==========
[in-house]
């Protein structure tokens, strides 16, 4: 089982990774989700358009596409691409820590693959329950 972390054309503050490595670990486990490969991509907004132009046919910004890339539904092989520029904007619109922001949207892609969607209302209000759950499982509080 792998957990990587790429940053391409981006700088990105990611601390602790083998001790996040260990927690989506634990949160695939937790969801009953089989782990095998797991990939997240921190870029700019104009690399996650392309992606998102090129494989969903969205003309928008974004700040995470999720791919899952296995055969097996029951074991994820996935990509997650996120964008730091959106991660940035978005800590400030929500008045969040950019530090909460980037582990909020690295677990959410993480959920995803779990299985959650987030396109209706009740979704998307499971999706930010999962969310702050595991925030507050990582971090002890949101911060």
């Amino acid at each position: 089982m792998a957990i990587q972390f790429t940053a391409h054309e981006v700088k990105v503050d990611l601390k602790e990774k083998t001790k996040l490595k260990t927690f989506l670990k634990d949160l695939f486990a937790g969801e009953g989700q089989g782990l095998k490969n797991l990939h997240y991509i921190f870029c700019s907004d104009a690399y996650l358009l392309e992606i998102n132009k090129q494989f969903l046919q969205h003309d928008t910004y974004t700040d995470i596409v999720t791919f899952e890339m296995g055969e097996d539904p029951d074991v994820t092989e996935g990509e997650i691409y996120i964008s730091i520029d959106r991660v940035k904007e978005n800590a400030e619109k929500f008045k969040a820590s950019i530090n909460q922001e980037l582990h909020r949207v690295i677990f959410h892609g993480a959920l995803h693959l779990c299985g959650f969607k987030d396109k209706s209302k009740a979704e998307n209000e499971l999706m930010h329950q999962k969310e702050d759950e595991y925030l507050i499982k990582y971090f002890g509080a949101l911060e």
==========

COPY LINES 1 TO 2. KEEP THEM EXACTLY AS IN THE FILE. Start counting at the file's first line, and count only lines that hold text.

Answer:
[in-house]
């Protein structure tokens, strides 16, 4: 089982990774989700358009596409691409820590693959329950 972390054309503050490595670990486990490969991509907004132009046919910004890339539904092989520029904007619109922001949207892609969607209302209000759950499982509080 792998957990990587790429940053391409981006700088990105990611601390602790083998001790996040260990927690989506634990949160695939937790969801009953089989782990095998797991990939997240921190870029700019104009690399996650392309992606998102090129494989969903969205003309928008974004700040995470999720791919899952296995055969097996029951074991994820996935990509997650996120964008730091959106991660940035978005800590400030929500008045969040950019530090909460980037582990909020690295677990959410993480959920995803779990299985959650987030396109209706009740979704998307499971999706930010999962969310702050595991925030507050990582971090002890949101911060």